We all must work to stop campus crime

Here at the University, students have a basic expectation: we should be safe from violent crime on and near campus.

In Fall 2014, the UAPD released five crime advisories over the five-month fall semester. Just six weeks into Fall 2015, we have already eclipsed that number with seven advisories pertaining to nine incidents. Over the entire year of 2014, nine advisories were issued. We have reached that number—once again—in five weeks.

Every crime advisory is available on the UAPD website and is sent to students once released. Reading through them is not pleasant. A block and a half from the Strip, a UA student was struck by three criminals, hit while he was lying on the ground, and was robbed of his wallet. In sight of East Edge Apartments, a criminal held a student with a weapon in his back and took his wallet—before 10 p.m. And perhaps most heinously of all, a female student was picked up from the strip under the guise of a church group offering rides home and was sexually assaulted. All in less than three weeks.

The Strip and downtown Tuscaloosa feel more dangerous this fall than last spring. The city in Fall 2013, my first semester at the University, faced no safety issues of this scale. Student safety is quickly becoming a huge issue, but collectively we do not recognize the magnitude of the problem. No one wants to talk about it.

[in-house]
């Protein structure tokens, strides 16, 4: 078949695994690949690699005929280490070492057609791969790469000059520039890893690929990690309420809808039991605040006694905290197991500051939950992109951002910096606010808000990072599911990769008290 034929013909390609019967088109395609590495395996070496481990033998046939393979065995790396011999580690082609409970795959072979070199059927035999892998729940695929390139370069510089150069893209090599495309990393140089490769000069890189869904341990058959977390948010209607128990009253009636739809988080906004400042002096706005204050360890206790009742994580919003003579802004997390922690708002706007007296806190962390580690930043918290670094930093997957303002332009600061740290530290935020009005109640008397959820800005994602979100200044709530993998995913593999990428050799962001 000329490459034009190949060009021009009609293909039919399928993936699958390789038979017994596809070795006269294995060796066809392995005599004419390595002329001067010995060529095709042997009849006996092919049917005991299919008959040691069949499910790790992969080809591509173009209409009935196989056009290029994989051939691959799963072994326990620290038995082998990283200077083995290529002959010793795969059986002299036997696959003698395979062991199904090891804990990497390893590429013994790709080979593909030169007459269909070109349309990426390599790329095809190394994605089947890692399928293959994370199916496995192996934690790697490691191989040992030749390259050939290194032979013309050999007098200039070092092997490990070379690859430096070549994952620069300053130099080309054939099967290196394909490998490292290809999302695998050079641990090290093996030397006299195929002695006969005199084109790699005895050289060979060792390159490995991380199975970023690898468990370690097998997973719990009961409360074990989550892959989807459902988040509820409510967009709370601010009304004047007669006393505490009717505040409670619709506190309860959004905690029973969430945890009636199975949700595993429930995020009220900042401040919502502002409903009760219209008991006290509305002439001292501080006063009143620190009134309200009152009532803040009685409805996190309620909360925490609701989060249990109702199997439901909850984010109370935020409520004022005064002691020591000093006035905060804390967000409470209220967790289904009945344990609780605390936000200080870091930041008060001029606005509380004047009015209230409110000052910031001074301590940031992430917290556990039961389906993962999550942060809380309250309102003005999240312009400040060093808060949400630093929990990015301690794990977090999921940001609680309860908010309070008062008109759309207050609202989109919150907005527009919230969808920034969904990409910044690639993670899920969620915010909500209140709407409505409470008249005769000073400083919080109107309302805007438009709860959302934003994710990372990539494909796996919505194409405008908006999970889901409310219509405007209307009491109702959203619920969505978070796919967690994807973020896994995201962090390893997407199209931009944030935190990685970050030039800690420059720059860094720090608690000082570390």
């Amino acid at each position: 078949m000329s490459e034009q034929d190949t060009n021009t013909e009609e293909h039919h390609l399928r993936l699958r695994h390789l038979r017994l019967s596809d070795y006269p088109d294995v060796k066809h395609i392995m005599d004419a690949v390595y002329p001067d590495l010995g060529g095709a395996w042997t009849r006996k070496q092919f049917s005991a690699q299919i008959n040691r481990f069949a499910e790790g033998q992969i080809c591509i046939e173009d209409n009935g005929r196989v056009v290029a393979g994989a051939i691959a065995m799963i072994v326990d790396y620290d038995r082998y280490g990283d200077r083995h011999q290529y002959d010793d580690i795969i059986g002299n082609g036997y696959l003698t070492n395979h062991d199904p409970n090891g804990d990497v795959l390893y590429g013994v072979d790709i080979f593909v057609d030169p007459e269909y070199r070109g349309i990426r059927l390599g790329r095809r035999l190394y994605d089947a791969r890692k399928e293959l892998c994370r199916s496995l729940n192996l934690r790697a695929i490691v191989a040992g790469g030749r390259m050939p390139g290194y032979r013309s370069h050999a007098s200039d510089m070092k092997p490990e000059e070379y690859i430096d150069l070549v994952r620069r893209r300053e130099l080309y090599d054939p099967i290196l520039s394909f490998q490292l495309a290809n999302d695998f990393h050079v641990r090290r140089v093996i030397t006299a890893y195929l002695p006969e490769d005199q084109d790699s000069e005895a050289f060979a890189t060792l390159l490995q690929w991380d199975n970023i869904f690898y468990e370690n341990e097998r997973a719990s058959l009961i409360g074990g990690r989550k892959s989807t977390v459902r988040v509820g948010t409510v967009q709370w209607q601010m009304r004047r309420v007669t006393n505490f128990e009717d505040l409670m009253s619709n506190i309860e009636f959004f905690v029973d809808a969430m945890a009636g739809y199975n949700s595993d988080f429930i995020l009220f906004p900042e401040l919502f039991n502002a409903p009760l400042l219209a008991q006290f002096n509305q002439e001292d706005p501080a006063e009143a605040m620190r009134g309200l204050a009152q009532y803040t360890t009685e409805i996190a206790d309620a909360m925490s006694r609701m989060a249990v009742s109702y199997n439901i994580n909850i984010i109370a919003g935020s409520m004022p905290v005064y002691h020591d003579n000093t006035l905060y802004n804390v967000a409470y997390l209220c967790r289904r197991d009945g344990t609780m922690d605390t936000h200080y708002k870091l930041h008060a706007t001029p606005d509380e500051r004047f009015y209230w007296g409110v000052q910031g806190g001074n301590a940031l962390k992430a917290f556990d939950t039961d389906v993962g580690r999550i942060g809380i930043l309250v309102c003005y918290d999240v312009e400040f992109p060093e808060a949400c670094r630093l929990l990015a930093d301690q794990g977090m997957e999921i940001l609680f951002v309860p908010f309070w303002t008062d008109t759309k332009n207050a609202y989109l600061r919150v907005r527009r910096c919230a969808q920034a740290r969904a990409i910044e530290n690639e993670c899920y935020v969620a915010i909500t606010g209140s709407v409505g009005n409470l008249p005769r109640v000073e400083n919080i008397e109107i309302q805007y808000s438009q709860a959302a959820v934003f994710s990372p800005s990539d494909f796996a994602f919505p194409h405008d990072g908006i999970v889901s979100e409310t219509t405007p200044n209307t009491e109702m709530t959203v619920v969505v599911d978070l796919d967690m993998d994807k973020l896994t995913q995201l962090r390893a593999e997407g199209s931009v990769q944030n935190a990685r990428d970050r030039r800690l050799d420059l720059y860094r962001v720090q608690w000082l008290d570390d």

I am proud to help lead a student government that takes student safety and well-being seriously. The massive success of Alabama’s 'It’s On Us' campaign by Director of Programming and Advancement Jordan Forrest proved just two weeks ago the power of students’ voices on an issue affecting so many young women and men at the University. Soon, Chief Implementation Officer Drew Cicero’s campaign for mental health will kick off, drawing attention to another critical student safety and well-being issue.

A third campaign must join our twin initiatives for sexual assault prevention and mental health education. Our campus needs a coalition for student safety and well-being.

Student leaders across campus, by coming together, can voice their opinions to implore University administration and Tuscaloosa decision-makers for sustainable change. The SGA can and will provide a forum for leaders to discuss student safety—and implement initiatives to make students safer on campus. We must all be proactive about safety at the University and work collectively to make this campus our home.

On Sunday morning, I read a police report on a group of students accosted near Lakeside Dining. They were walking together in a lit area on campus. These students followed all the right policies our administration and UAPD recommend for student safety and they were robbed in sight of the Ferguson Center. This crime needs to stop.

Jonathan Hess is a junior majoring in finance. He is the Vice President of External Affairs for the Student Government Association.

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